# Why am I measuring earth to line voltage as zero? Is that what it supposed to be?

I have a confusion about the topology below: I was wondering the potential difference between the line and earth. So I decided to check this through a 3-prong plug.

I thought I would read the same voltage as line to neutral, since neutral and earth are supposed to be connected.

But when I measure the voltage between the line and the earth, the voltmeter shows zero volts.

What does that mean?

• Can you clarify exactly where you are measuring at the wall socket or the appliance plug. – RoyC Dec 29 '16 at 11:29
• @RoyC . I wasn't pushing forward enough the voltmeter probes right way. There is actually line to earth voltage now – user1245 Dec 29 '16 at 11:49

## 1 Answer

If you are measuring 0V between the hot/line pin and ground, you either have a big problem or are doing something wrong.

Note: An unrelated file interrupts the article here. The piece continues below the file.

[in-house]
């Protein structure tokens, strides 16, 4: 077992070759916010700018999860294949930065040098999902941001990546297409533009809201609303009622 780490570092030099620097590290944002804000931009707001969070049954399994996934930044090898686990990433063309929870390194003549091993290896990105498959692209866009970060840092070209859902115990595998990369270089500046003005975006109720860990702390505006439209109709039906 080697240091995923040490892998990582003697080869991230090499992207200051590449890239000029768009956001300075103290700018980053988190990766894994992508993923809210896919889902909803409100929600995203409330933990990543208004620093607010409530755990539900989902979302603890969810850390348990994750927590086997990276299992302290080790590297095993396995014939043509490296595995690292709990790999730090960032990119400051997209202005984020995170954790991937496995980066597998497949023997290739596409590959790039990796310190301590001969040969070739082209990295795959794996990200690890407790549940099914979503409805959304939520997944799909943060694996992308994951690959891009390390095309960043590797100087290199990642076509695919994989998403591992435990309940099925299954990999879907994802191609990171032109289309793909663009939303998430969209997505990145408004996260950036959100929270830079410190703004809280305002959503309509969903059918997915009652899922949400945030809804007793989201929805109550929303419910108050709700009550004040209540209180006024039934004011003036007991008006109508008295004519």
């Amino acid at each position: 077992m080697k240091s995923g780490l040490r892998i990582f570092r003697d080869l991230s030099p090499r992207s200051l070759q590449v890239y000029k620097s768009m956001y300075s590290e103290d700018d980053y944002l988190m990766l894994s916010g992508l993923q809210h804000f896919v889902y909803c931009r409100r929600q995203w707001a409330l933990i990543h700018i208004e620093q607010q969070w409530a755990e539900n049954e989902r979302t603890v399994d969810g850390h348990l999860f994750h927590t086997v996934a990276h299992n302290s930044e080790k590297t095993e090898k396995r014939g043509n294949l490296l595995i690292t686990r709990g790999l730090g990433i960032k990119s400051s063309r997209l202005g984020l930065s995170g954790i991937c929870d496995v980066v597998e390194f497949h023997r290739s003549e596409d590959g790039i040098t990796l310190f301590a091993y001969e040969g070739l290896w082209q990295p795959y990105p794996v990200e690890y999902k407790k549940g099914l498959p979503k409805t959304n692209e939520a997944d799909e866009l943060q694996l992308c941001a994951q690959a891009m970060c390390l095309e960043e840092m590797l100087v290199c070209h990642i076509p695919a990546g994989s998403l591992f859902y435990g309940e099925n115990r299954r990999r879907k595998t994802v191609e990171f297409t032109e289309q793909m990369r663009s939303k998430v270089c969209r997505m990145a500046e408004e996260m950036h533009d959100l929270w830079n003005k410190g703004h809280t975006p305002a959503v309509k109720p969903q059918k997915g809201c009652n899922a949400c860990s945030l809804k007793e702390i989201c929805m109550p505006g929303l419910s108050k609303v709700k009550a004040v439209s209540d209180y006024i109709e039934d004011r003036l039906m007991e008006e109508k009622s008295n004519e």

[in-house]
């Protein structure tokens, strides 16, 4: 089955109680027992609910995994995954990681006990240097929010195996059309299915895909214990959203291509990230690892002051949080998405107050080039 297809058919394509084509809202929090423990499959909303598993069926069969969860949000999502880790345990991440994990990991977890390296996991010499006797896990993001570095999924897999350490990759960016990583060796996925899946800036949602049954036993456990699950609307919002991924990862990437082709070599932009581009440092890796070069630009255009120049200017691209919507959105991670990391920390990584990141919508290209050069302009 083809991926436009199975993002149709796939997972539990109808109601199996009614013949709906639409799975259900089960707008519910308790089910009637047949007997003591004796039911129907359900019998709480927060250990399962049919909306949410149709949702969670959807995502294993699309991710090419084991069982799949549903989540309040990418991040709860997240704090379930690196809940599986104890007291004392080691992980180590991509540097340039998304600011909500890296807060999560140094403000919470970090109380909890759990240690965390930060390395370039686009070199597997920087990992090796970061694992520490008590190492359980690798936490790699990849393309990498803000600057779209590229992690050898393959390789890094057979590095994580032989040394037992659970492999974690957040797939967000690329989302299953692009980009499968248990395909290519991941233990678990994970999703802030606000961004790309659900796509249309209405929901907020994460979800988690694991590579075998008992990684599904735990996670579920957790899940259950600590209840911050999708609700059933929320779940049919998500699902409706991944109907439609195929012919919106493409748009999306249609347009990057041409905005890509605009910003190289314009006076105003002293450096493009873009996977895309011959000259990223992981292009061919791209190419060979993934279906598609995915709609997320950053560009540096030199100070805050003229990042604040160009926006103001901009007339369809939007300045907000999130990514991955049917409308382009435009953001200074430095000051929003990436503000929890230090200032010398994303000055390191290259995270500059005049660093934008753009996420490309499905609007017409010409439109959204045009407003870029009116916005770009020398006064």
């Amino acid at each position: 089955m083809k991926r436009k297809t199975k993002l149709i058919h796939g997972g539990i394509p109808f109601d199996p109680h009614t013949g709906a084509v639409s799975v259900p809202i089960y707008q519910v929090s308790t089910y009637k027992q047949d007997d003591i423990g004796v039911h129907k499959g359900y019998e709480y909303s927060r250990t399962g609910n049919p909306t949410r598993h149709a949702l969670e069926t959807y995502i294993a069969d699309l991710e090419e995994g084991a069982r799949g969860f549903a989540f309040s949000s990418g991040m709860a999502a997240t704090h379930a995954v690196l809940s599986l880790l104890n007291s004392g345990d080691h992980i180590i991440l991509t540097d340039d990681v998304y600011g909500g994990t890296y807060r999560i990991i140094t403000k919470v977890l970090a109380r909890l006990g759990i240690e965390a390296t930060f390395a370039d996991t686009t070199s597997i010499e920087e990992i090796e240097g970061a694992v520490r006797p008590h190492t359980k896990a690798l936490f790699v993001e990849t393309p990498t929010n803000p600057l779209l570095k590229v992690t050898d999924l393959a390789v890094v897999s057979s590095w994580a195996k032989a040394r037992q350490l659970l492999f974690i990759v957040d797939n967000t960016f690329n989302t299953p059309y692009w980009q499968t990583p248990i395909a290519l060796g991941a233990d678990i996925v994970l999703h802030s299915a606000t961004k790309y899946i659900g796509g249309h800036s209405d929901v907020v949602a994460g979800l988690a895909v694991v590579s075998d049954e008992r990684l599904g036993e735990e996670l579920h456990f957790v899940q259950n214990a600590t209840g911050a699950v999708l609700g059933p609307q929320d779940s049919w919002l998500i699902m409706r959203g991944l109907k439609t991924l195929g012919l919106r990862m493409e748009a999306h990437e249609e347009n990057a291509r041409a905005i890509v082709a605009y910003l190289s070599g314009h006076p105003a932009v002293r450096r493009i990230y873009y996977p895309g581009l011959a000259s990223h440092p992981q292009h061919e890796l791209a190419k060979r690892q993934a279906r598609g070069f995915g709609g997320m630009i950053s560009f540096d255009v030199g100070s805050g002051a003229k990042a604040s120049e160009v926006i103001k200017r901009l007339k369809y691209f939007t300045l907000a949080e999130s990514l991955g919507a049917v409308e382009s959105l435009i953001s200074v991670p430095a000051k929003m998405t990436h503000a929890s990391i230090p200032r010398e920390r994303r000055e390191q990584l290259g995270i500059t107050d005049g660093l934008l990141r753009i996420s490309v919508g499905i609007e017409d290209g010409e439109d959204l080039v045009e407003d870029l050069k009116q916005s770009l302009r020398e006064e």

The most likely option is that you have your multimeter set to DC voltage rather than AC voltage which would result in the average DC level being measured which for an AC waveform is theoretically 0. You could also be measuring the wrong pins on the plug, but that I imagine is not the case.

The alternative is that your plug or house is incorrectly wired such that the neutral and hot/line pins are swapped over. In theory (from an electrical standpoint) this shouldn't cause a problem, but in practice and from a safety standpoint it is a big issue in devices which don't have an earth pin and assume that the neutral will be at earth potential.

• You were right. I wasn't pushing forward enough the voltmeter probes right way. There is actually line to earth voltage now – user1245 Dec 29 '16 at 11:49